|Review: Leaves' Eyes - Vinland Saga|
Label: Napalm Records
Year released: 2005
Genre: Symphonic Metal
Review online: May 3, 2007
Reviewed by: Bruce Dragonchaser
Rated 2/5 (40%) (11 Votes)
For some reason or another, I found myself watching the dreadful re-runs of American Idol on cable the other day. It led my mind into some rather dark, disturbing corners of thought that I'd prefer not to remember. What a load. Haven't we seen enough freaks enjoy ephemeral celebrity status spearheaded by their criminally rudimentary talents? I guess not. Us Brits aren't much better either, with The X Factor – the UK equivalent – taking over lives and strapping middle-aged parents to the sofa every Saturday. Why are people bothered? It makes me sick that this borderline suffering can exploit the public's sympathy and somehow trade indolence with entertainment. Can television executives not produce anything original? That's where Leaves' Eyes come in.
I can easily affiliate this gothic/symphonic metal sextet to the aforementioned American Idol as the same frustrating rules apply: there is nothing new to see here, there are no reasons to become involved, yet its secure, comfortable structure will hold people's attention like magnets. Take the sleeve design; purrrrrrty ain't it? The beautiful form of operatic goddess Liv Kristine posing in a tight-fitting dress isn't exactly hard on the eyes, and what's that you say? You get a video! Wow, I need to see this; quick, love, pass the tissues over would you? Obviously a very shrewd marketing ploy, as the music within wouldn't generate much hype if it were encased in a grisly photo of the rest of the band, the entire crew of Kristine's bed warmer Alexander Krull and his Atrocity squad. Aside from the rather provocative promo clip and the eye-pleasing sleeve design there is really little to get excited about. When I was expecting huge choirs, and inventive musicianship ala After Forever and Epica, I was sadly greeted by neo-folk/quasi-Viking metal dusted with cold, gothic overtones (predominately in pace) and wailing operatic vocals from the aforesaid Kristine. In truth, this blows. There is no felicity to be found, no inducement to hear more, and no alleviation to make this experience any more enjoyable. This really is a boring album of gothic nonsense. The pace rarely surpasses plodding, the melodies are seldom memorable, and the performance of the overall band is tame, domesticated and just plain average.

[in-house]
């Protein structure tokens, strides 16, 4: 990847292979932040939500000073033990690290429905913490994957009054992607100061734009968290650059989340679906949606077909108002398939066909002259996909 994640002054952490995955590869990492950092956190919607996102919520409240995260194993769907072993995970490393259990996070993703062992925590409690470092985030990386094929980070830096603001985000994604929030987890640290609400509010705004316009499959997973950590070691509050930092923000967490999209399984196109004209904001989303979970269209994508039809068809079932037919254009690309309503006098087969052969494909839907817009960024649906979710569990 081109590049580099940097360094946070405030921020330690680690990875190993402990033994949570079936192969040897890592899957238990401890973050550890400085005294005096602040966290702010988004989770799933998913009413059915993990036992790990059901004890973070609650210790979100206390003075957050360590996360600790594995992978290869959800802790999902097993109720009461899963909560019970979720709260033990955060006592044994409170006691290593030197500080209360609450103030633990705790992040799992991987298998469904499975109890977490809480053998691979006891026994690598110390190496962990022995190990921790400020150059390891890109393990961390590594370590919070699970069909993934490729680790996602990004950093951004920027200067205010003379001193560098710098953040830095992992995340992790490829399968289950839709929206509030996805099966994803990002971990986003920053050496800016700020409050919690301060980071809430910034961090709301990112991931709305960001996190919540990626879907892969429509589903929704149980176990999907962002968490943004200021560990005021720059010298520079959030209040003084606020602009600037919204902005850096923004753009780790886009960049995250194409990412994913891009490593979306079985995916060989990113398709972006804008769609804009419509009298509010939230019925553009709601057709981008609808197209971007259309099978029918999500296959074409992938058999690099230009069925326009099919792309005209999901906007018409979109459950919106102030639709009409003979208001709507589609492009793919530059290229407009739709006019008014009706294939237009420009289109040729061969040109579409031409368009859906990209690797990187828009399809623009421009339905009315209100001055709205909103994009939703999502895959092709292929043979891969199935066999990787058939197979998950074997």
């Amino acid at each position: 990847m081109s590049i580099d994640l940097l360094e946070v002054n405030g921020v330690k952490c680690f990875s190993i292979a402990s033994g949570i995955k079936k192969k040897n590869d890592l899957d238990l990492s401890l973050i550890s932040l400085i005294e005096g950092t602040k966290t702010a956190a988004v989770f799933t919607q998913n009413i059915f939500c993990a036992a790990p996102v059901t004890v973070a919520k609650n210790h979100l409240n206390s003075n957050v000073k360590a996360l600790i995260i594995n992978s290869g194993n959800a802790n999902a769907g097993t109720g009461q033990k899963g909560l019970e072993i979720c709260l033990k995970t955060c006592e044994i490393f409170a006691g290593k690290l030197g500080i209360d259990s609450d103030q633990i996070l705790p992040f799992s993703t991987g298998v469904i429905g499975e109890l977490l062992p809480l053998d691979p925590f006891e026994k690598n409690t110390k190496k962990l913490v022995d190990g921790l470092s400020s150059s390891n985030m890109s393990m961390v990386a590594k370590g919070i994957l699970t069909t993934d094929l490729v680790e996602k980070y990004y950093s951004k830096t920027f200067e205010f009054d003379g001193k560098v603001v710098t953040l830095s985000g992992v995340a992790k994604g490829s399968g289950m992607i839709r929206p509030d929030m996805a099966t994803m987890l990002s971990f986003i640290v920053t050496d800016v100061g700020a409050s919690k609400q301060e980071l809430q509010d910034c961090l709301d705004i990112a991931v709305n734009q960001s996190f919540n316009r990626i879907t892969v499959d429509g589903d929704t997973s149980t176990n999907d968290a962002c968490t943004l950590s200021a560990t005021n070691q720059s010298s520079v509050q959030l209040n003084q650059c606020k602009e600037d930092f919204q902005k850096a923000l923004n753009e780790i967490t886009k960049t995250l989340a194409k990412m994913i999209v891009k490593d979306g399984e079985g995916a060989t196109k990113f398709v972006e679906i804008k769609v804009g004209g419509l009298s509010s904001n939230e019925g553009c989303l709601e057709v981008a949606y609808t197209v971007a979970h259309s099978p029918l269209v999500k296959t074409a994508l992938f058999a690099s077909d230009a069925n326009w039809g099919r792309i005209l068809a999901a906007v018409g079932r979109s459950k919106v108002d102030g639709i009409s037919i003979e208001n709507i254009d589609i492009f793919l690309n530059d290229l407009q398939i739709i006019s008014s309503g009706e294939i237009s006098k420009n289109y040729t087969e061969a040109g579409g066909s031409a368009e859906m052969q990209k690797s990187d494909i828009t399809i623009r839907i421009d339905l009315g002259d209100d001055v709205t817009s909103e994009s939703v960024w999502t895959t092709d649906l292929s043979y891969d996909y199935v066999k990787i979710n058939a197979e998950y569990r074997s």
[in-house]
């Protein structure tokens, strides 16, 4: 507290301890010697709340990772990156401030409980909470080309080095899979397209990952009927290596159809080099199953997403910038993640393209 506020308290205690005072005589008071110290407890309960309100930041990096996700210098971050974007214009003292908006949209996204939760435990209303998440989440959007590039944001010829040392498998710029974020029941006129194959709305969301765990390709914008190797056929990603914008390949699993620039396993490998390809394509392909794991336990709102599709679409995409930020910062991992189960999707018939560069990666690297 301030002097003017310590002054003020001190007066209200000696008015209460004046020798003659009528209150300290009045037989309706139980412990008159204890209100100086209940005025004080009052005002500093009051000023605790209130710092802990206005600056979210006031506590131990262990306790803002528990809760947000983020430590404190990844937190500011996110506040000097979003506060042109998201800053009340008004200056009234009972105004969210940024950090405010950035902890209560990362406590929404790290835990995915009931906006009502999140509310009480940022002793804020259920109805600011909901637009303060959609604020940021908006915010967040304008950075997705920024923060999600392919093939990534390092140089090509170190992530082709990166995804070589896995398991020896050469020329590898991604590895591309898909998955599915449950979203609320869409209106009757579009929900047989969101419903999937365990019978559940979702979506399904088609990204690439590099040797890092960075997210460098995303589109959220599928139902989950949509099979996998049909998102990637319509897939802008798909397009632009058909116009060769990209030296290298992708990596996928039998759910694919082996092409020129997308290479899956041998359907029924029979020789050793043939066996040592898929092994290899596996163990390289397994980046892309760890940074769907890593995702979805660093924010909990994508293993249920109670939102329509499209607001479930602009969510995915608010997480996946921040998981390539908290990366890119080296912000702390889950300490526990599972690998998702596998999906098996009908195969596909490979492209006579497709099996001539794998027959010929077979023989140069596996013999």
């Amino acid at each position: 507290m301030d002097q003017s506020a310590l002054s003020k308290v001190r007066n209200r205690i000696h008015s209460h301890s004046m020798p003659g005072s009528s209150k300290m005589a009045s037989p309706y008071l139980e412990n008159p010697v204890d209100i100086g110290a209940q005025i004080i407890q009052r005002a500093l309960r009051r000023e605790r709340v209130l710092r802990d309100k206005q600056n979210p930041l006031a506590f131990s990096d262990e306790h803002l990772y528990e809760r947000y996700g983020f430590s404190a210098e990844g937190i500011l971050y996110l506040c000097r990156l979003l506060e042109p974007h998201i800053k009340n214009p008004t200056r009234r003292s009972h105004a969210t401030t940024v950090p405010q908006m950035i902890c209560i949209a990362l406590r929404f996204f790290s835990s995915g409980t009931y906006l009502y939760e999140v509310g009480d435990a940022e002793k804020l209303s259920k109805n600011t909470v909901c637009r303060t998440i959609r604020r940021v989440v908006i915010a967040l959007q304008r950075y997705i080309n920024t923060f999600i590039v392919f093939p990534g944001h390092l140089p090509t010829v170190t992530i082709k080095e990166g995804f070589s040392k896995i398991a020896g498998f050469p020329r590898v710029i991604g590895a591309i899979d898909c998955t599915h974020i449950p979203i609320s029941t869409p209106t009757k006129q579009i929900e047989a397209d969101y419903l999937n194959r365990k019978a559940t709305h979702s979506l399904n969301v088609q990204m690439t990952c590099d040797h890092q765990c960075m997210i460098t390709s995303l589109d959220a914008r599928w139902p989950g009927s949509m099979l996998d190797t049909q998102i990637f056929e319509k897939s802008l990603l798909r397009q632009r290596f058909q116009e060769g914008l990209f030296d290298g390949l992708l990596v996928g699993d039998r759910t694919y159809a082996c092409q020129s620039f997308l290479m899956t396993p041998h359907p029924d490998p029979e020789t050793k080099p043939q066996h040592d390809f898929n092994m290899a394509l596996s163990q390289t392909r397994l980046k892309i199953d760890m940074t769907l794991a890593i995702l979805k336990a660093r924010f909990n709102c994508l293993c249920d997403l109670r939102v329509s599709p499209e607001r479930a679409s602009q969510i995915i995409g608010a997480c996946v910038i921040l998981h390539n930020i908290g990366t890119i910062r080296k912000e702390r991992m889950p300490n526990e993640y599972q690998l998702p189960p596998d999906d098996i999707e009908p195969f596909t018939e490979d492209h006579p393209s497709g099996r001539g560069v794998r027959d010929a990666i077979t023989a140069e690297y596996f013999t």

There is a fair amount of keys and overly used orchestrations – particularly on "Farewell Proud Men"- not enough speed, nor enough immediacy. The guitars are way too heavy to balance out the light tones of Kristine's voice, and the mix (done by Krull himself) is ghastly, plugging the whole thing full of muddy guitars and thick bass tones. If you're after a decent female fronted metal album, spend your hard earned on something first-class like After Forever's "Reimagine" or Autumn's "My New Time". If there was such thing as a European Metal Idol, Kristine and co. wouldn't have even passed the auditions.
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